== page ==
Once officially installed at the Museum, Jan. 20, 2008, the boat exhibit
will be open for public viewing free of charge. Viewing hours are 9 a.m.
to 5 p.m. Monday through Friday and noon to 5 p.m. Saturday and Sunday.
For more information about the Holocaust Museum Houston or this exhibit,
call (713) 942-8000 or visit www.hmh.org.
Stroke and Osteoporosis
screening coming to Mabank
Special to The Monitor
MABANK–Residents living in or around the Mabank community can be
screened to reduce their risk of having a stroke or serious bone
Life Line Screening will be at Tri-County Library beginning at 9 a.m.
Wednesday, Jan. 23.
The site is located at 132 E. Market St. in downtown Mabank.
Appointments will begin at 9 a.m.
A stroke, also known as a “brain attack,” is ranked as the third leading
killer in the world, and the leading cause of nursing home admissions.
Stroke often occurs without warning. The good news is that painless
screening can help identify problems that lead to stroke before it is
Screenings are fast, painless and low cost. They test for blocked
carotid arteries, abdominal aortic aneurysms and hardening of the
arteries in the legs.
Bone density screening is also offered to assess the risk of
These screenings are important because of the silent and often
debilitating nature of the conditions.
The majority of strokes are caused by plaque buildup in the carotid
The abdominal aorta is the largest artery in the body and a weakness in
the walls of the artery can cause a ballooning called an aneurysm, which
A ruptured anuerysm is generally fatal. Peripheral arterial disease, or
PAD, is also known as “hardening of the arteries.”
Sufferers have a four-to six-fold increased risk of cardiovascular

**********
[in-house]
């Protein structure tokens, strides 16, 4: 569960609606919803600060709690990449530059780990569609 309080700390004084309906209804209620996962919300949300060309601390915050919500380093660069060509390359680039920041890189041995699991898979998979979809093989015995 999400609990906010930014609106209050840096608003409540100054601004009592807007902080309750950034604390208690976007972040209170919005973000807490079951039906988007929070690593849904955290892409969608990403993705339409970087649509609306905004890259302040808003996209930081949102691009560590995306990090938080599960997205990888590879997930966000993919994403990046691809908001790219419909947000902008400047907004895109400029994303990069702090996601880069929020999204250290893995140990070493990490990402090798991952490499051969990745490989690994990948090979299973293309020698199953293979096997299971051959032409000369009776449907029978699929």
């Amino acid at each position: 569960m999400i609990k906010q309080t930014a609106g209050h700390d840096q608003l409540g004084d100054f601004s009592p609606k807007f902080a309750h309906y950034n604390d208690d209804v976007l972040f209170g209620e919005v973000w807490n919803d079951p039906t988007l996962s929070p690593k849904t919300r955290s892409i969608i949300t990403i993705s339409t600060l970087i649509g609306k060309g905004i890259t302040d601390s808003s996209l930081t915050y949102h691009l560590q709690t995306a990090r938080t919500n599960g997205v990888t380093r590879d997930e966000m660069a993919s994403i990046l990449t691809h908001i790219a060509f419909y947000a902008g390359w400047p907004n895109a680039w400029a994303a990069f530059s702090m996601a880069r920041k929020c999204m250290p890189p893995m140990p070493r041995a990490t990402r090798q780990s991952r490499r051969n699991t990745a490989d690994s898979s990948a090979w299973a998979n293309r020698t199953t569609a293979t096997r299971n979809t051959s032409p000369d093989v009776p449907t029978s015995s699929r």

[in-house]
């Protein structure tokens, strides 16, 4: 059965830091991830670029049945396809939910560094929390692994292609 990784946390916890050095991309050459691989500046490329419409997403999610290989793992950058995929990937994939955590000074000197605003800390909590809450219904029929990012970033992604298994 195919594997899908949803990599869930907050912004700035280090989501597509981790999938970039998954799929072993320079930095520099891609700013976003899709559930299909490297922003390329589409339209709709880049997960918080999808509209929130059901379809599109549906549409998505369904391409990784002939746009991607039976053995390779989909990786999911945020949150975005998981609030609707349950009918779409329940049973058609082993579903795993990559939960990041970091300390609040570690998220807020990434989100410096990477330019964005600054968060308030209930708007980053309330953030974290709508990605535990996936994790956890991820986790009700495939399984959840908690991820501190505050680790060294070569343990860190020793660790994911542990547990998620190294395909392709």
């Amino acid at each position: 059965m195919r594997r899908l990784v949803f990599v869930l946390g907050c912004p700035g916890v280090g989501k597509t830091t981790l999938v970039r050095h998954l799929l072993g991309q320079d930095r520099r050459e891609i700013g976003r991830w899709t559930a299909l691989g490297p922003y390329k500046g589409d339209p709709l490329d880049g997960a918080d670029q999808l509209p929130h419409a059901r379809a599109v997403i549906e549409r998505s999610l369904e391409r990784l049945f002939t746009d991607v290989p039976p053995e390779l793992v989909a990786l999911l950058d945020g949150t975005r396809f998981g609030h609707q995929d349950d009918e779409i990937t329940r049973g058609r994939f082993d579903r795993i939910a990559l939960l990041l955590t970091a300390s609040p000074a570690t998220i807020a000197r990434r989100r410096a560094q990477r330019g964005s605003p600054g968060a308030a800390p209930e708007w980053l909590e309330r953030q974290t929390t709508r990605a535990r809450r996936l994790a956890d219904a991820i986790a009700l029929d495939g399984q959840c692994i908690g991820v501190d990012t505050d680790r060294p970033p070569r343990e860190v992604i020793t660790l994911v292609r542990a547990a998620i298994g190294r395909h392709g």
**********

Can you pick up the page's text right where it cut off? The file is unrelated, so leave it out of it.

Risk is evaluated through a measurement called the “Ankle-Brachial
Index,” which is obtained by reading the systolic pressure in the ankle
Register for a Complete Wellness Package with Heart Rhythm at $149. All
five screenings take 60-90 minutes to complete.
Life Line Screening was established in 1993, and has since become the
nation’s leading provider of vascular screenings.
More than 85 ultrasound teams are on staff to travel to local
communities, bringing the screenings to residents.
These non-invasive, inexpensive and painless, ultrasound tests help
people identify their risk for stroke, vascular diseases or osteoporosis
early enough for their physician to begin preventive procedures.
For more information regarding the screenings or to schedule an
appointment, call toll-free (877)-237-1287, or visit us on the web at
Pre-registration is required.
Celebrity benefit set for
Special to The Monitor
MABANK–A Texas celebrity and author will visit the Tri-County Library,
in a benefit program and book-signing event from 10 a.m. to noon,
Saturday, Feb. 16.
Annie Golightly’s entertainment career spans 36 years and includes a
1992 performance in The Best Little Whorehouse in Texas.
Over her long career she got to perform with such greats as Rosemary
Clooney, Tom T. Hall, Rex Allen, Ace Reid and Arthur Duncan.
She has also played for such notables as former Texas Gov. John and
Nellie Connally, Gene Autry, Roy Rogers, Chuck Connors, Nelson
Rockefeller and four presidents, including presidents from Argentina and
Annie Golightly, a.k.a. Ann Milford Smith,
born on a cotton farm in Fannin County, will speak about her many
adventures and her newest book “Dreams And A White Horse” at a
Tri-County Library benefit to be held from 10 a.m. to noon Saturday,
Feb. 16, at the library.
Golightly is a nominee for the Cowgirl Hall of Fame
Museum, and has published several books, including “Down A Cotton Row”
and “Dreams and a White Horse.”